While winter has not been as traditionally cold, dark, and gloomy this year, it still is weather that makes me want to enjoy winter meals. One way to make winter meals easy is slow cooking.
January is National Slow Cooking month, so it is a great time to focus on warm, comforting meals. Slow cookers are good kitchen appliances to help with dinner prep. They require little work, basically you put all ingredients in the slow cooker, turn it on a few hours before dinner and then enjoy. Slow cookers can also help keep family meals warm on those nights when everyone may not make dinner at the same time. While we think of slow cookers as a time saver for family dinners, they also make for fast breakfast meals. Overnight oatmeal can be basic or elaborate depending on what your family enjoys. There are lots of recipes out there but one you might enjoy is by my fellow Registered Dietitian Ellie Krieger
Slow Cooking Tip
Using the slow cooker is as simple as – grab your ingredients and throw them in the pot but there are some tips that you should know to keep your meal safe. The Academy of Nutrition and Dietetics has developed a list of 10 tips to keep your slow cooking safe. With the lower temperature of slow cookers, it is important that you check that your slow cooker gets food hot enough to kill any foodborne bacteria. Tip #5 addresses how to start the slow cooker in the morning, to ensure that it will move food to a safe temperature.
It is easy to want to pack the slow cooker to get the maximum benefit from the cooking method. However, packing it too full can make it harder for food to reach the right temperature, which can impact food safety. The best rule is to fill the slow cooker about two-thirds full. Filling to that level makes it easier for you to stir during cooking, if needed, and it ensures that all food can cook thoroughly.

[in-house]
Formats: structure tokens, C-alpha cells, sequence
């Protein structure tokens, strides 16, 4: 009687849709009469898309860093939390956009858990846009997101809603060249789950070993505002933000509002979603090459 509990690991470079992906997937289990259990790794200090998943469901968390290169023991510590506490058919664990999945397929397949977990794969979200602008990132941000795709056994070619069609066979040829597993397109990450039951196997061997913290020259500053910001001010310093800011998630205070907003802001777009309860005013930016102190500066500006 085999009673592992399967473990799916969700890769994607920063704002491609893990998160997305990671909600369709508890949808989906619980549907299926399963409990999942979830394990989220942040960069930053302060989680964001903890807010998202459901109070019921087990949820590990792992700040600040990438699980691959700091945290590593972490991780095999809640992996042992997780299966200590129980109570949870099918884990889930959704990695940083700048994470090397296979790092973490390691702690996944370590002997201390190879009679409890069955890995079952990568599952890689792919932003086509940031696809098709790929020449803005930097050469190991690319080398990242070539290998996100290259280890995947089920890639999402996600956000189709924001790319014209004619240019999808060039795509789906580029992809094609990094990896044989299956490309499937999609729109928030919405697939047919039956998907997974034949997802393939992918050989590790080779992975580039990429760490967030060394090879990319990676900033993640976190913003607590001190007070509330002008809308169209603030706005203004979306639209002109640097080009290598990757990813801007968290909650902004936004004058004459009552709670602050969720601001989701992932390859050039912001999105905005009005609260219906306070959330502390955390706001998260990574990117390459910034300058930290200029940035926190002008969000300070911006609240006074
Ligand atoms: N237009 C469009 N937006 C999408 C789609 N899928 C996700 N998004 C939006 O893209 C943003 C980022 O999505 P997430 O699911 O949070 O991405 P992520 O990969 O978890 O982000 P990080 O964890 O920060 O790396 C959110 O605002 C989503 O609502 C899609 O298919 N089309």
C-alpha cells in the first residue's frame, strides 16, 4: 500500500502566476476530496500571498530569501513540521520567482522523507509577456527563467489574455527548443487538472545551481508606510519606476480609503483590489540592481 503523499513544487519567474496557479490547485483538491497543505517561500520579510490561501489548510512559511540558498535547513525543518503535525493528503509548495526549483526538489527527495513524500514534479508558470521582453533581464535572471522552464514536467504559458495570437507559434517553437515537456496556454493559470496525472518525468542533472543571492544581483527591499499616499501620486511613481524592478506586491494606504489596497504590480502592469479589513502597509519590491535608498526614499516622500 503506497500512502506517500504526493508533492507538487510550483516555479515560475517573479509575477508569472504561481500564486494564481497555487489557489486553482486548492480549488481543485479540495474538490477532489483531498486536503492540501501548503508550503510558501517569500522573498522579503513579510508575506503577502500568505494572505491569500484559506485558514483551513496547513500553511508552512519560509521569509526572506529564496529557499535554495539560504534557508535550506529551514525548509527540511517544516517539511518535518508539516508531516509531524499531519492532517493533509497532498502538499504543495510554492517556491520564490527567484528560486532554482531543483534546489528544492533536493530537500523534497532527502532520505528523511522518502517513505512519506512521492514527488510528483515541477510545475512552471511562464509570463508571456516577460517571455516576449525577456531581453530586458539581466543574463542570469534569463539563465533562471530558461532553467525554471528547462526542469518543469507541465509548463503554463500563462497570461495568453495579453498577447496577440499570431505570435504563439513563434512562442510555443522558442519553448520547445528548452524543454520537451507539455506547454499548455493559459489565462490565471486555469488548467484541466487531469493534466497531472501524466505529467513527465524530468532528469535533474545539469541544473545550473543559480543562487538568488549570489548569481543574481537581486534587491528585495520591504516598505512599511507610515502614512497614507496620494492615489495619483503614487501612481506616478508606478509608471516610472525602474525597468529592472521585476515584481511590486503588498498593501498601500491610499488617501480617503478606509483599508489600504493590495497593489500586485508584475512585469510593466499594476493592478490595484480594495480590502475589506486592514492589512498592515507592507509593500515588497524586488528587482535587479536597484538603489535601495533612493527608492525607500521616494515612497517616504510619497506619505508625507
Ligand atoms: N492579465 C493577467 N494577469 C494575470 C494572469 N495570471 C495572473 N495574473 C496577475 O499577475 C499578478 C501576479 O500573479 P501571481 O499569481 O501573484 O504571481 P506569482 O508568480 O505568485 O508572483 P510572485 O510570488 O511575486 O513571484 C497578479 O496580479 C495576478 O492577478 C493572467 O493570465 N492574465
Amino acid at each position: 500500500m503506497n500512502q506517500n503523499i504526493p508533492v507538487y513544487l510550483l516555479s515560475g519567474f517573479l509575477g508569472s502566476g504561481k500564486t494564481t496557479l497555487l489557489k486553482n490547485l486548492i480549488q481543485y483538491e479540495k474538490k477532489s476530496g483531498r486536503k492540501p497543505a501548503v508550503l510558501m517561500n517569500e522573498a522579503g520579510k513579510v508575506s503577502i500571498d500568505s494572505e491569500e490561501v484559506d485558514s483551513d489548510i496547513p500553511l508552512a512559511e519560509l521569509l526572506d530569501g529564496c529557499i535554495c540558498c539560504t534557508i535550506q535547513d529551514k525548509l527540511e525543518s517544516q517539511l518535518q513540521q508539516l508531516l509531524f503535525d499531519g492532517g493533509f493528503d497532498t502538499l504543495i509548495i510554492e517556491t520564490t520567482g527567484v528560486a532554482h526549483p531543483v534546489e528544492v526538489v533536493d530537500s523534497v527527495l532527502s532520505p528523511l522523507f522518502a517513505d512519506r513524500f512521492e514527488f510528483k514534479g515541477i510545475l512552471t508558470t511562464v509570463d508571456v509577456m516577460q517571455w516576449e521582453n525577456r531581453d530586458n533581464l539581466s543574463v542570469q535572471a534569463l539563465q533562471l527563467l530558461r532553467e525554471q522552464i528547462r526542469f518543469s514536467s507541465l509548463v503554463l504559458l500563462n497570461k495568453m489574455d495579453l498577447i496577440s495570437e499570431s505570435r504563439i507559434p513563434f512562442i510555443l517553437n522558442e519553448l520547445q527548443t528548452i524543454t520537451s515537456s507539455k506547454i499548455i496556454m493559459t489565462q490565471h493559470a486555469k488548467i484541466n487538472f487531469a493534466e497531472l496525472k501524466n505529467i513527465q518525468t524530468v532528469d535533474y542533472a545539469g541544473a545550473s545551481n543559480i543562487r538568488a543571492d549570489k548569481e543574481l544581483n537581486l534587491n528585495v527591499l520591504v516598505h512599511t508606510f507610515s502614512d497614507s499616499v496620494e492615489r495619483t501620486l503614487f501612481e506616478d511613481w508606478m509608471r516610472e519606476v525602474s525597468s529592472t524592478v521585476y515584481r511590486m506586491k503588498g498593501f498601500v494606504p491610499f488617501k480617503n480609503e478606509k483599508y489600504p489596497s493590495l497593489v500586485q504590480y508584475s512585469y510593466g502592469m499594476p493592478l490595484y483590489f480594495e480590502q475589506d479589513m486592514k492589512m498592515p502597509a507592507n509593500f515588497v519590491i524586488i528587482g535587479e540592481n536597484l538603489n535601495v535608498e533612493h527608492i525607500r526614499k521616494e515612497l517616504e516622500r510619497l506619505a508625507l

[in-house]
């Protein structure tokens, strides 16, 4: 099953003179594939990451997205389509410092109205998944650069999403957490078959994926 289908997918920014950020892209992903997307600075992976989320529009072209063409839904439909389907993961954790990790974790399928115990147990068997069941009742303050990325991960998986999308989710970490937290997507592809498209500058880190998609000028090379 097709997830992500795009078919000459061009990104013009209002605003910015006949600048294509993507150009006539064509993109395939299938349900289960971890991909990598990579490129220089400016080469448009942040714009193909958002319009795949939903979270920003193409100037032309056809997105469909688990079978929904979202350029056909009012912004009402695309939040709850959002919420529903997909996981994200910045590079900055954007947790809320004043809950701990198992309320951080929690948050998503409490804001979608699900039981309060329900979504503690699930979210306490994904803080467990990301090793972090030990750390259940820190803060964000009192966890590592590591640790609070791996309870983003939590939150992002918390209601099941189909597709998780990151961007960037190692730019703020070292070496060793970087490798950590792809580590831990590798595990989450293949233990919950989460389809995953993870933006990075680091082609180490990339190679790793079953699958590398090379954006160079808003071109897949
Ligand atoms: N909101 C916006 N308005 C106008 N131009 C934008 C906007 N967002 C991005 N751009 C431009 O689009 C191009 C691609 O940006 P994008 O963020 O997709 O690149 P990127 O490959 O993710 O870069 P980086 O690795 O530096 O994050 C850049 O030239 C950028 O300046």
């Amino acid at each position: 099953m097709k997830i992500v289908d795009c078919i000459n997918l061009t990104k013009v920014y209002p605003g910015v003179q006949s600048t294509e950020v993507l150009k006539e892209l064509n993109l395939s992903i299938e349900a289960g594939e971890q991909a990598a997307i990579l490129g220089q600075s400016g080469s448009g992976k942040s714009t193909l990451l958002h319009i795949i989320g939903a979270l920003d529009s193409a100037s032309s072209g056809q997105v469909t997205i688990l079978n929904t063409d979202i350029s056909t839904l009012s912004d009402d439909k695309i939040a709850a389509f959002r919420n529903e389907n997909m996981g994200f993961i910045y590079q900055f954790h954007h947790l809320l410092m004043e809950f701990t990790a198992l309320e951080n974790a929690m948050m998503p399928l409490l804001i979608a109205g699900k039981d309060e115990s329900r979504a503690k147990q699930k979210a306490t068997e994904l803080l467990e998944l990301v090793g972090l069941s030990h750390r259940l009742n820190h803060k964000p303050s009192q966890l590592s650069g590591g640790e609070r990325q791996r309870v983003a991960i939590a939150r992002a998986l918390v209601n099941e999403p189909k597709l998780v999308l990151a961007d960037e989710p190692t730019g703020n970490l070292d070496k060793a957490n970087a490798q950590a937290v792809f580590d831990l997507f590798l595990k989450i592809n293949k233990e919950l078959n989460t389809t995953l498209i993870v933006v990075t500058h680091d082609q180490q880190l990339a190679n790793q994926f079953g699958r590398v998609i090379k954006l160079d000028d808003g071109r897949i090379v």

Tips for Leftovers
Slow cookers can help you prepare food for more than one meal at a time but that means you need to properly store the leftovers to keep them safe. It might be tempting to put the “big” slow cooker pot in the refrigerator but for food safety, put leftovers into smaller containers. The concept here is the same as not filling the slow cooker too full. If you store leftovers in a large container, the center of the food will take longer to cool, increasing the potential for foodborne bacteria to grow. If you will not be using all the leftovers within three to four days, freeze some of them to enjoy later. As with any leftovers, make sure you put them into the refrigerator or freezer within two hours of serving.
To Your Health!
Slow cookers are a wonderful way to boost the vegetable content of your meals. For ideas on what vegetables might be good to add to your slow cooker recipes visit this previous post. Adding a variety of vegetables to most entrees makes vegetable consumption easy and enjoyable!
About Connie – Connie is a Registered Dietitian with extensive experience communicating in the food and nutrition space. Taking the science of food and nutrition and translating it to simple messages, new products, or exciting menus is her expertise. Making nutrition messages clear, accurate, and engaging aids all consumers.